Indica Gallery

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Coordinates: 51°30′27″N 0°08′16″W / 51.507364°N 0.137737°W / 51.507364; -0.137737

Indica Gallery
IndustryLiterature, art gallery
Founded1965
Headquarters
6 Masons Yard, St. James's, London SW1Y 6BU[1][2]
,
Area served
London
Key people
Paul McCartney, Barry Miles, John Dunbar, Peter Asher
ProductsBooks, art

Indica Gallery was a counterculture art gallery in Mason's Yard (off Duke Street), St. James's, London, England during the late 1960s, in the basement of the Indica Bookshop co-owned by John Dunbar, Peter Asher and Barry Miles. It was supported by Paul McCartney and hosted a show of Yoko Ono's work in November 1966 at which Ono first met John Lennon.[3]

Indica Books and Gallery[edit]

Miles had been running the bookshop and alternative happenings venue Better Books but with new, more traditional, owners arriving, had been planning to open his own bookstore/venue. Through Paolo Leonni, Miles met John Dunbar who was planning on opening a gallery, and with John's friend Peter Asher as silent partner, they combined their ideas into a company called Miles, Asher and Dunbar Limited (MAD)[4] to start the Indica Books and Gallery in September 1965, as an outlet for art and literature.[5] They found empty premises at 6 Masons Yard, which was in the same courtyard as the Scotch of St James club,[6] where John Dunbar was living with his girlfriend Marianne Faithfull,[7] when he discovered the place.[8] The name chosen for the bookshop/gallery was a reference to Cannabis indica.[9]

McCartney's involvement[edit]

At the time Paul McCartney was dating Asher's sister, Jane Asher, and living in the Asher family house at 57 Wimpole Street. McCartney became involved with the emerging underground scene in London and the setting up of the bookshop/gallery.[10] McCartney was the Indica bookshop's first customer – before it even had premises – as he used to look through the books at night, stored in the Ashers' basement, and leave a note for the books he had taken to be put on his account.[5] Some of the first books he bought were "Peace Eye Poems'" by Ed Sanders, "Drugs and the Mind" by Robert S. de Ropp, and "Gandhi on Non-violence".[11] The wood that was needed for the shelves and shop counter was picked up from the lumber yard by Dunbar and Miles in McCartney's Aston Martin car.[11] Artists such as Pete Brown also helped in the renovation of the Indica, and Brown remarked that as he was helping to paint the interior, he would often look over his shoulder and see McCartney, who also frequently visited the Scotch,[5] sawing a piece of wood.[12]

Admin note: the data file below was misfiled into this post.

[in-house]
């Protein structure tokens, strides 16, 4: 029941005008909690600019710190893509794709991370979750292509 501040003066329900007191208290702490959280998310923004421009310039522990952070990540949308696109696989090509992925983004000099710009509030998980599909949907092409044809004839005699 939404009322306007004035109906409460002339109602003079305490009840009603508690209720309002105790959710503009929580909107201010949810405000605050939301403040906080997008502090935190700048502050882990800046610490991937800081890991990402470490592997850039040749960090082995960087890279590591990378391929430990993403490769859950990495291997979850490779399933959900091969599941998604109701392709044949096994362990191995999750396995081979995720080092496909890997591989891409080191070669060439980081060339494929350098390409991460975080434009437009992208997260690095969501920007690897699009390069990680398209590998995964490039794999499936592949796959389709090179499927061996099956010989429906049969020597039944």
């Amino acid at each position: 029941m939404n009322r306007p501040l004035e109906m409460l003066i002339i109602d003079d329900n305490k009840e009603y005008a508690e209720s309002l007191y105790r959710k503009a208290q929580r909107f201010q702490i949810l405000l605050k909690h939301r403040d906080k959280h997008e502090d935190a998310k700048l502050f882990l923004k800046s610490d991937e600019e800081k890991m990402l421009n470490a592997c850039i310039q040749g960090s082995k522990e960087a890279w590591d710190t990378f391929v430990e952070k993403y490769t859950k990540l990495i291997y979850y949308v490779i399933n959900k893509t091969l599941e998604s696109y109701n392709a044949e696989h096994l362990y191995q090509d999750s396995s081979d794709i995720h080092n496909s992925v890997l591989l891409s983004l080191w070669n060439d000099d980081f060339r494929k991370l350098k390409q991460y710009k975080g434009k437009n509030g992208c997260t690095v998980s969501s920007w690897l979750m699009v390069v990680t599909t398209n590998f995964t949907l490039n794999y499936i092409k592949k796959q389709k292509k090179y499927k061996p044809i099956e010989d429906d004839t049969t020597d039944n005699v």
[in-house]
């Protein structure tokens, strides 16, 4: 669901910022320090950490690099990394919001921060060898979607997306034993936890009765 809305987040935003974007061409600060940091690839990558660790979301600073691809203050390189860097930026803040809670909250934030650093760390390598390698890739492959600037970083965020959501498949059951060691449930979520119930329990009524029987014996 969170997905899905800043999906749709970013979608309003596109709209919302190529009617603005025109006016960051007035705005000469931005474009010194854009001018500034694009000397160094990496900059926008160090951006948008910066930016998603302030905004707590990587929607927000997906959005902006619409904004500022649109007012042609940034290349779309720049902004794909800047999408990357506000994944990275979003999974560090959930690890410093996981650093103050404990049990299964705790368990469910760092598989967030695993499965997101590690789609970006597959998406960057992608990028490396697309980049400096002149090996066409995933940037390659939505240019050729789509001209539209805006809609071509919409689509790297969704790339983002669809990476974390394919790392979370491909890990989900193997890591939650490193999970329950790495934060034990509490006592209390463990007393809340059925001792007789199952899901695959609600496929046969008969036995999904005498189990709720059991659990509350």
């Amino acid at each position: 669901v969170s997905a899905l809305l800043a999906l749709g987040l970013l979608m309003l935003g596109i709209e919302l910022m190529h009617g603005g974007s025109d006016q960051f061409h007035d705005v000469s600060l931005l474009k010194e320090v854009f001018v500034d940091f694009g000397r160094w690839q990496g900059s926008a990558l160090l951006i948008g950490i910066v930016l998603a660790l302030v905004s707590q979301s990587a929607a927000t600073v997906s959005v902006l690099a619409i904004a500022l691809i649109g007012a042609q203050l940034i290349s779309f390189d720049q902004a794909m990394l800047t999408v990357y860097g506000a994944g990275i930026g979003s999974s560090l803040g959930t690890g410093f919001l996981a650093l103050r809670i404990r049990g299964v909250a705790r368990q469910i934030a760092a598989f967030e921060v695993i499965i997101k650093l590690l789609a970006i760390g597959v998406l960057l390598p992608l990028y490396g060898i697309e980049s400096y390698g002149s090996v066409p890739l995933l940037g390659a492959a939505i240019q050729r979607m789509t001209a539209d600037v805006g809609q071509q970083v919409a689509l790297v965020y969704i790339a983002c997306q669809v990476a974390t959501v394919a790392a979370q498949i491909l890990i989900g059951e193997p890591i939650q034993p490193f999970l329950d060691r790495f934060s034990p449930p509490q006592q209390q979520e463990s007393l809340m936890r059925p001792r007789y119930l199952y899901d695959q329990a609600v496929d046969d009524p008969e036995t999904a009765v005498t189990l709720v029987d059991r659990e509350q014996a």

Jane Asher donated the shop's first cash till, which was an old Victorian till that she had played with as a young girl.[13] McCartney helped to draw the flyers – which were used to advertise the Indica's opening – and also designed the wrapping paper.[12][14] Barry Miles later introduced McCartney to the works of William Burroughs, and Allen Ginsberg,[15] and their conversations were infused with subjects such as Buddhism, drugs, and 'pataphysics, which McCartney later put into the lyrics of Maxwell's Silver Hammer.[15]

Indica Bookshop[edit]

In 1966, the Indica bookshop was separated from the Indica Gallery, and moved to 102 Southampton Row in the summer of 1966.[16] The bookshop was opened on the site of an old and established bookseller and exporter called William Jackson Books Limited. Jackson's had decided to concentrate on the export side of its business and sold a twenty-year lease of the retail bookshop to Miles, Asher, and Dunbar. The name of the bookshop was promptly changed to INDICA Books. Chris Hill and his wife Jo, who owned William Jackson Books, had taken a flat above the shop on Southampton Row and ran the export business from there. It soon proved to be a popular venue for the INDICA Books team and the royalty of the 'swinging sixties' that were associated with them. John Lennon and Paul McCartney were visitors to the flat and on one evening in 1966 they rehearsed a song they called "Mark X" in the flat. The song was later recorded at the Abbey Road Studios as "Tomorrow Never Knows" and included on the Revolver album.

The International Times newspaper was started in the basement of the Southampton Row bookshop.[17]

2006 exhibition[edit]

An exhibition at Riflemaker (a gallery on Beak Street in London) in November 2006 re-visited Indica 40 years after it was closed. It included work by the original artists including Liliane Lijn, Boyle Family/Mark Boyle and Carlos Cruz-Diez as well as a younger generation of artists whose work related to some of the ideas first presented there.

See also[edit]

Notes[edit]

  1. ^ https://books.google.com/books?id=sexHDwAAQBAJ&pg=PT10&lpg=PT10&dq=Indica
  2. ^ http://www.peppiattfineart.co.uk/contact.php
  3. ^ Art & the 60s: Episode 3, BBC Two, 7 August 2004.
  4. ^ Barry Miles (2010) – London Calling: A Countercultural History of London Since 1945 p. 160
  5. ^ a b c Miles. pp. 223-224
  6. ^ Friends of the Scotch of St James 11 November 2006
  7. ^ https://www.youtube.com/watch?v=lcKLkZXRhu0
  8. ^ Barry Miles (2010) – London Calling: A Countercultural History of London Since 1945 p. 161
  9. ^ Barry Miles (2002) – In the Sixties p. 68
  10. ^ Barry Miles (2002) – In the Sixties p. 82
  11. ^ a b Miles. p. 225
  12. ^ a b Miles. p. 227
  13. ^ Miles. p. 226
  14. ^ Playing to the gallery – It's 40 years since Indica set London swinging. Kate Bernard catches up with its founding gallerist John Dunbar. Observer – November 2006
  15. ^ a b Miles. p. 233
  16. ^ Miles. p. 237
  17. ^ Miles. pp. 237-238

References[edit]

  • Miles, Barry (1998). Many Years From Now. VintageRandom House. ISBN 0-7493-8658-4.
  • Harry, Bill (2002). The Paul McCartney Encyclopedia. Virgin Books. ISBN 0-7535-0716-1.

External links[edit]